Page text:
An Egyptian Faience Lotus Terminal, New Kingdom, 18th Dynasty, ca. 1550 - 1295 BCE
EJ1809Regular price $7,500 USD
A broad collar terminal in the form of a lotus, comprising of yellow, green, red, white, and blue glazed faience. Pierced for attachment.
Dimensions: Length: 5.2 cm ( 2 inches), Width: 4.8 (1.9 inches)
Condition: Broken right corner professionally rejoined, otherwise complete.
Provenance: Private collection of former French diplomat Noel Giron (1884–1941). Giron, (or Aime-Giron, as he called himself after his famous father, the poet and the editor of Le Figaro) was a graduate of the Ecole du Louvre, where he studied Egyptian, Demotic, and Coptic under Eugene Revillout. Giron also studied religious studies, history, classical philology, and modern oriental languages at the Ecole des Hautes Etudes de la Sorbonne. Giron originally planned to attend the Institut francais d'archeologie orientale and pursue an academic career, but he abandoned that plan and became a career diplomat in the French foreign ministry instead. He nevertheless maintained his scholarly interest in texts, especially inscriptions in languages as diverse as Arabic, Aramaic, Hebrew, Nabatean, Persian, Phoenician, and Greek. Although scholarship was but an avocation for him, he published several scholarly works. He published Legendes Coptes in 1907, and although the bibliographic record of his publications does not show it, he remained interested in the indigenous language of Egypt for the rest of his life.
An Egyptian Faience Offering Cup with Cartouche for Amenhotep III, ca. 1386 to 1349 BCE
EF2101Regular price $5,000 USD
of distinctive blue glazed faience, the cylindrical form tapering to a slightly flared foot and rounded rim, the exterior with royal rectangular panel inscribed in faded black hieroglyphic text in two columns including a cartouche containing the throne name for Amenhotep III, that reads: "Lord of the Two Lands, Neb-maat-Ra, Beloved of Sokar".
Amenhotep III, also known as Amenhotep the Magnificent, was the ninth pharaoh of the Eighteenth Dynasty. Many of the most impressive structures of ancient Egypt were built under his reign and, through military campaigns, he not only strengthened the borders of his land but expanded them. He ruled Egypt with his chief queen Tiye for 38 years until his death and was succeeded by Amenhotep IV, later known as the reforming king Akhenaten.
Condition: Scattered surface deposits, the cup is intact and in very good condition overall.
Dimensions: Height: 2 1/8 inches (5.5 cm)
Provenance: Ex. Sumer Gallery, (Henry Anavian Family Collection) NYC., acquired 1970s-1980s and then by descent.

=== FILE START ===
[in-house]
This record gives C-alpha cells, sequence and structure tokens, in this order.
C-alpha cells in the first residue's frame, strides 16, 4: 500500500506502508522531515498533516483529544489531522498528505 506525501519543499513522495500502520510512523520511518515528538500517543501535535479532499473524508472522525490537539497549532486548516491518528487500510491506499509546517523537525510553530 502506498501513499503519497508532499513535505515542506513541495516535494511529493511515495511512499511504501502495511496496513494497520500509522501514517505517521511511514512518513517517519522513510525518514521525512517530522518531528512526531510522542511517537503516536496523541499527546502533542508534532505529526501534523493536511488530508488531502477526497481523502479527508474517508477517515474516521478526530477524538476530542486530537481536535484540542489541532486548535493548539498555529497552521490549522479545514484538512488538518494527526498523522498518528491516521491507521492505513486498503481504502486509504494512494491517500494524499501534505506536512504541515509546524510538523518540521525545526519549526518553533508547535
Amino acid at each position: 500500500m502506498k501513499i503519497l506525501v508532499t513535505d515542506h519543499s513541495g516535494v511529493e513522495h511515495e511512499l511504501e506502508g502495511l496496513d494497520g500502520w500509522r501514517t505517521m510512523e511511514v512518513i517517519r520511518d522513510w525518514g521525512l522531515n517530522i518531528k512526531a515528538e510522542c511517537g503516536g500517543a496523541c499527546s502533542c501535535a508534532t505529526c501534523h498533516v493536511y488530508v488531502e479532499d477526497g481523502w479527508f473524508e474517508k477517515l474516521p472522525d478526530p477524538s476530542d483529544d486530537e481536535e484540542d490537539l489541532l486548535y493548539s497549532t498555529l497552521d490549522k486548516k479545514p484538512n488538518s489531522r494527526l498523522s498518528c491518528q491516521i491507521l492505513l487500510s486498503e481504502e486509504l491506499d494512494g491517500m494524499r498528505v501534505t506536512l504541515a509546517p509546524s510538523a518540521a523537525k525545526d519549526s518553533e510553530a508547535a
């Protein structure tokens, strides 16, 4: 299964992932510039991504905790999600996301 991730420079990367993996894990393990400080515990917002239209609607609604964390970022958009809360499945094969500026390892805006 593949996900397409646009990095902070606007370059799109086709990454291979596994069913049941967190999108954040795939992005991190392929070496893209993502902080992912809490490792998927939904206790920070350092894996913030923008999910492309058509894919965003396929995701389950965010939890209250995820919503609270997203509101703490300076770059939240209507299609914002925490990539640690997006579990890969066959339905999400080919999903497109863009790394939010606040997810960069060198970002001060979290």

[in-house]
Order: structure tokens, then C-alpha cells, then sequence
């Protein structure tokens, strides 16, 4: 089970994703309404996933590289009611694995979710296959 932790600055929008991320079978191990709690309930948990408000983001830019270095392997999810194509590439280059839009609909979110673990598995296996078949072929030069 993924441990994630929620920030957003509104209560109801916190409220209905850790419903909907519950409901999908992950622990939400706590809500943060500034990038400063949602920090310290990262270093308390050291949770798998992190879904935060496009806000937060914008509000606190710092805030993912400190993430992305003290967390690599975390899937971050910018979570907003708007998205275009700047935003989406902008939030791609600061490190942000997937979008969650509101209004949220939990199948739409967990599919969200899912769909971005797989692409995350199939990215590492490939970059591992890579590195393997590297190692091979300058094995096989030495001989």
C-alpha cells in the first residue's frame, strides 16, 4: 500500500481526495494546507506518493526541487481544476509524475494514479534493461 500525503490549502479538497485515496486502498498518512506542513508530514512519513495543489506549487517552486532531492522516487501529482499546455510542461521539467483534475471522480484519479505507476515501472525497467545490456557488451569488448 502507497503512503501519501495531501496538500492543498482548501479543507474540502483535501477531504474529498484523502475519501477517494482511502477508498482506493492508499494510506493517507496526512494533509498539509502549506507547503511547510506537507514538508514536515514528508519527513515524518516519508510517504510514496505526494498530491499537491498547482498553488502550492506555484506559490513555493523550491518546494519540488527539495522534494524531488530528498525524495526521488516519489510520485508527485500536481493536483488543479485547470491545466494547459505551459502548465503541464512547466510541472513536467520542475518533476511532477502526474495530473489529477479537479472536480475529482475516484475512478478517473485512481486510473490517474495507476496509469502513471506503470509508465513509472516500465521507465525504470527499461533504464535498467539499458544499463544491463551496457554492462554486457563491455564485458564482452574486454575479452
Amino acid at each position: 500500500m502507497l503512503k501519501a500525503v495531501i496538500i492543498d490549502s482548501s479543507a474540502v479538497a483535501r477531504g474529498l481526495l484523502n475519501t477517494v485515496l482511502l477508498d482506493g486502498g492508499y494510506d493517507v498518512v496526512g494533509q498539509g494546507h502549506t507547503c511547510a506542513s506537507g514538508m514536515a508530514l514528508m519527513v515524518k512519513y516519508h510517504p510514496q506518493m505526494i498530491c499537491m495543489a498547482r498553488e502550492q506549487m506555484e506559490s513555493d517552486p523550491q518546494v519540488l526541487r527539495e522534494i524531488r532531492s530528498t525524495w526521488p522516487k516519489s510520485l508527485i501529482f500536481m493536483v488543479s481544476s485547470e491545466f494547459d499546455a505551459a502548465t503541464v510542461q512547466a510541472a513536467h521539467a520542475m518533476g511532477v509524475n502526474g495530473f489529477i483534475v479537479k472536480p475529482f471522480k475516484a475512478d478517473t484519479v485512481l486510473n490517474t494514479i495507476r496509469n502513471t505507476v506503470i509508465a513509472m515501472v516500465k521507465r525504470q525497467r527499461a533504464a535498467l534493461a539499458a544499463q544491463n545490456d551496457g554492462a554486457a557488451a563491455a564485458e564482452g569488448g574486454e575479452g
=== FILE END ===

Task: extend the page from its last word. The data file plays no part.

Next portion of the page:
An Egyptian faience offering cup with contents, 26th Dynasty, ca. 664 - 525 BCE
EF111Regular price $950 USD
A pale green glazed faience offering cup with flared mouth, short wide body that tapers slightly to flat base, the inside with dried remains of original contents.
Dimensions:Height: 1.5 inches (3.8 cm), Diameter: 2 inches (5 cm)
Condition: Complete, rejoined from multiple fragments.
Provenance: Dr. Benson Harer private collection, acquired from the trade in the late 1950's.
An Egyptian Faience Openwork Ring, 21st Dynasty, ca. 1069-945 BCE
EJ1702Regular price $1,200 USD
of green glazed faience, decorated with an openwork and relief molded design incorporating an openwork seated goddess, possibly Maat, flanked by lotus blossoms.
Dimensions: Diameter: 3/4 inch (19 mm), Height: 1/2 inch (13 mm)
Condition: Intact and in very good condition overall. A lovely example.
Provenance: Private Dutch collection, acquired in the 1970s.
An Egyptian Faience Overseer Shabti for Nefy, Dynasty 19, ca. 1293 – 1070 BCE
EU2112Regular price $4,500 USD
The mummiform faience ushabti with black details, in daily dress wearing a duplex wig, face with eyes in black, arms crossed over the chest, hands holding agricultural implements, seed sack centered on the back, a single column of hieroglyphic text naming the deceased as “nefy” that reads: “The Osiris, the God’s father (high priest) Nefy, justified".
Dimensions: Height: 12.6 cm (4.9 inches)
Condition: Intact and in excellent condition overall.
Provenance: John Rilling private collection, Orange County, CA, acquired in the 1970s, then to his wife. Mr. Rilling died in 2008, and stopped acquiring in the 1990’s, carefully selecting items from major auction houses in the US and the UK. Thereafter, private Virginia collection, acquired in 2011.
An Egyptian Faience Plaque, 26th Dynasty, ca. 664 - 525 BCE
EF1702Regular price $1,200 USD
The rectangular form of green glazed faience in two registers, the upper depicting an Apis bull, the lower, a hippopotamus, both in raised relief.
Dimensions: Height: 4 cm (1.57 inches)
Condition: complete, a break to the lower right corner professionally rejoined.